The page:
• Multiple-material surfaces: The Source engine does not natively support multiple materials on a prop—in other words, a model can only be made out of one thing. If an object such as a vehicle includes glass it will behave like the metal covering the body, and if you add armour to a character it will behave like flesh, unless you set the entire character to be metal. Ritual has added technology to alleviate this and have different material types on the same model.
  • Dynamic difficulty: Dubbed the Personal Challenge System, SiN Episodes adapts itself to the player's skill level and varies the skill, numbers and toughness of enemies faced in accordance the player's performance to ensure a suitable level of challenge as well as to help pace the player through the game, ensuring an even game length across all skill levels. Indeed, Ritual claims that a proficient FPS player and a brand new FPS player started at the same time and, despite their widely different level of ability, finished within a small range of time of each other.[10] However, a bug present on release in the dynamic difficulty system caused the system to never ease up on players making it overly challenging and unforgiving. An update released through Steam on May 17, 2006 resolved this problem.[11][12]


The soundtrack was composed by Zak Belica, then Audio Director at Ritual Entertainment, who had also composed the soundtrack to the original SiN. The "Emergence" soundtrack was available as a standalone item on iTunes soon after the release of the game on May 12, 2006. A CD version of the soundtrack was made available later in the year on August 18 and included two bonus tracks.[13]

Unlike the disjointed electronic tracks which changed from map to map as in the original, "Emergence" employs a more focused approach by utilizing a central unifying theme underscoring other elements of the soundtrack. This method was inspired by the approach used by John Barry in the Goldfinger film and other James Bond style soundtracks. The central motif used was Jessica Cannon's theme, the song "What's the World Come to", sung by Sarah Ravenscroft.[14][15]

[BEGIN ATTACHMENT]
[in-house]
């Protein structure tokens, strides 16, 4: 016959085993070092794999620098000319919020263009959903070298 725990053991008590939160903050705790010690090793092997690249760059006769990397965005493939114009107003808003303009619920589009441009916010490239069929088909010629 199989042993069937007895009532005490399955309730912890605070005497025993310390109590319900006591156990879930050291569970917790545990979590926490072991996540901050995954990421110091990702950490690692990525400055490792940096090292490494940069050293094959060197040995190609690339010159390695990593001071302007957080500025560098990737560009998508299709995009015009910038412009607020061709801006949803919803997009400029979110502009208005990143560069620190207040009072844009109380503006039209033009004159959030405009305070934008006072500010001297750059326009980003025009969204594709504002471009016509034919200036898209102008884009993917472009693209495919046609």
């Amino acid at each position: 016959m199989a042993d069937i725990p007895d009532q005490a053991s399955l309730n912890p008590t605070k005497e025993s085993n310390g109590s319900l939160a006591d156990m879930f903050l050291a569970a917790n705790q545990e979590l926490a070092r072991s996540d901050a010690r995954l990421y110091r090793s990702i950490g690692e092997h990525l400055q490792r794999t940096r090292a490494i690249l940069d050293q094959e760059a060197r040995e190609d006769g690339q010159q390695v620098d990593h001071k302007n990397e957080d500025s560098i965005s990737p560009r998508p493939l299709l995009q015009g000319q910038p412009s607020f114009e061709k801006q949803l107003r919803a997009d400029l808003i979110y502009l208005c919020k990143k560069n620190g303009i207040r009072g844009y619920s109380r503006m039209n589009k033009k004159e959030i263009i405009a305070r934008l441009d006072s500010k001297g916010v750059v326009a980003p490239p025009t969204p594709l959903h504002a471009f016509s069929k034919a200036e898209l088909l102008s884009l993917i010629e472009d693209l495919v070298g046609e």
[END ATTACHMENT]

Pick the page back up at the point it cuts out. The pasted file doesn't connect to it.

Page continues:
SiN Episodes: Emergence Soundtrack album art
  1. "Emergence Theme – In Her Clutches"
  2. "Jessica and JC"
  3. "SinTek Checkpoint"
  4. "Freeport Docks"
  5. "Turbine"
  6. "Enter the Tanker"
  7. "Radek and Elexis"
  8. "The Pit"
  9. "Quadralex"
  10. "Supremacy Tower"
  11. "The Helicopter"
  12. "Emergence Suite"
  13. "What's The World Come To"
  14. "What's The World Come To (SinTek remix)"
  15. "Sin Episodes CD – Bonus Track"
  16. "Sin Episodes CD – Bonus Track 2"


SiN Episodes: Emergence received generally favorable reviews and currently holds the score of 75 on MetaCritic.[16] As of January 27, 2007 the game has sold 150,000 units, enough to recoup development costs but not enough to fund a sequel.[17]


  1. ^ Brightman, James (2007-01-24). "Ritual Acquired by MumboJumbo, Goes Casual". Retrieved 2010-04-04. 
  2. ^ Remo, Chris (2006-12-06). "Ritual Sees Departures, Appoints New Studio Director". Retrieved 2010-04-04. 
  3. ^ a b "'SiN's Episodic Sequel Shelved". 2007-01-25. Retrieved 2007-01-25. 
  4. ^ John Callaham (2006-08-18). "SiN Episodes Update Interview". Firing Squad. Retrieved 2006-08-24. 
  5. ^ Jason Ruymen (2006-06-26). "SiN Episodes: Emergence and Red Orchestra Update Released". Steam News. Retrieved 2006-08-24. 
  6. ^ Jason Ruymen (2006-07-18). "SiN Episodes: Emergence Update Released". Steam News. Retrieved 2006-08-24. 
  7. ^ Elexis Sinclaire - Hottest Girls in Games -
  8. ^ Jake Mitchell (2006-01-15). "SiN Episodes Hands-On and Interview". Digital Entertainment News. Retrieved 2006-05-04. 
  9. ^ SpaecKow (2005-08-01). "SiN Episodes Interview". Ritualistic. Retrieved 2005-08-02. 
  10. ^ Monki (2006-05-22). "Monki interviews Tom Mustaine of Ritual about SiN: Emergence". Ain't It Cool News. Retrieved 2006-08-24. 
  11. ^ Alfred Reynolds (2006-05-17). "SiN Episodes: Emergence Update". Steam News. Retrieved 2006-05-17. 
  12. ^ Russell, Michael (2006-05-17). "[SiN] Patch Live, Bug Post-Mortem #1". Rom's Rants. Retrieved 2006-05-18. 
  13. ^ Stylsy (2006-08-18). "SiN Episodes: Emergence Soundtrack - Now On CD!". Ritualistic. Retrieved 2006-08-24. 
  14. ^ badman & Stylsy (2006-04-25). "SiN Episodes Interview: Zound and Muzak". Ritualistic. Retrieved 2006-08-24. 
  15. ^ Zak Belica (2006-05-26). "SiN Episodes: Emergence music study". Music 4 Games. Retrieved 2006-08-24. 
  16. ^ Episodes "SiN Episodes: Emergence". Episodes. Retrieved 2010-07-04. 
  17. ^ "Going Small - How the MumboJumbo Merger Will Affect Ritual". 2007-01-27. Retrieved 2010-07-04.